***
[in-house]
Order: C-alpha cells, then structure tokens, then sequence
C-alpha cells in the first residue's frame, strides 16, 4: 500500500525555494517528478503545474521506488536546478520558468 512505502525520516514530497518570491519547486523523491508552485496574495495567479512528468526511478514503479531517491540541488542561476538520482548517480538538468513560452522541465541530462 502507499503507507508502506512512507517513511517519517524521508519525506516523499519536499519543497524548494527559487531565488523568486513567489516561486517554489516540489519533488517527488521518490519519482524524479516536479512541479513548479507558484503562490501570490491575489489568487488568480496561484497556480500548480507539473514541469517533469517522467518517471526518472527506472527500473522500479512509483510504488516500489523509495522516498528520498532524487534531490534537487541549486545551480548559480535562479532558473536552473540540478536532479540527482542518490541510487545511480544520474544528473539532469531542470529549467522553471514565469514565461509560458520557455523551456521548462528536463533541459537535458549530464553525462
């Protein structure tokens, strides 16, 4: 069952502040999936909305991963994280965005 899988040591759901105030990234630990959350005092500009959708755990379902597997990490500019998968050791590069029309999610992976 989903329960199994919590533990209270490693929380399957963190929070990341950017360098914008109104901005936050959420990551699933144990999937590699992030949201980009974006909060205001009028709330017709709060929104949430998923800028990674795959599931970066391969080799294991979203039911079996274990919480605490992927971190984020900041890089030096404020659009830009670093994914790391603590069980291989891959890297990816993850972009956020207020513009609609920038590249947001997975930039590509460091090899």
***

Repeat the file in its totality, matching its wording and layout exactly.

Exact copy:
[in-house]
Order: C-alpha cells, then structure tokens, then sequence
C-alpha cells in the first residue's frame, strides 16, 4: 500500500525555494517528478503545474521506488536546478520558468 512505502525520516514530497518570491519547486523523491508552485496574495495567479512528468526511478514503479531517491540541488542561476538520482548517480538538468513560452522541465541530462 502507499503507507508502506512512507517513511517519517524521508519525506516523499519536499519543497524548494527559487531565488523568486513567489516561486517554489516540489519533488517527488521518490519519482524524479516536479512541479513548479507558484503562490501570490491575489489568487488568480496561484497556480500548480507539473514541469517533469517522467518517471526518472527506472527500473522500479512509483510504488516500489523509495522516498528520498532524487534531490534537487541549486545551480548559480535562479532558473536552473540540478536532479540527482542518490541510487545511480544520474544528473539532469531542470529549467522553471514565469514565461509560458520557455523551456521548462528536463533541459537535458549530464553525462
């Protein structure tokens, strides 16, 4: 069952502040999936909305991963994280965005 899988040591759901105030990234630990959350005092500009959708755990379902597997990490500019998968050791590069029309999610992976 989903329960199994919590533990209270490693929380399957963190929070990341950017360098914008109104901005936050959420990551699933144990999937590699992030949201980009974006909060205001009028709330017709709060929104949430998923800028990674795959599931970066391969080799294991979203039911079996274990919480605490992927971190984020900041890089030096404020659009830009670093994914790391603590069980291989891959890297990816993850972009956020207020513009609609920038590249947001997975930039590509460091090899």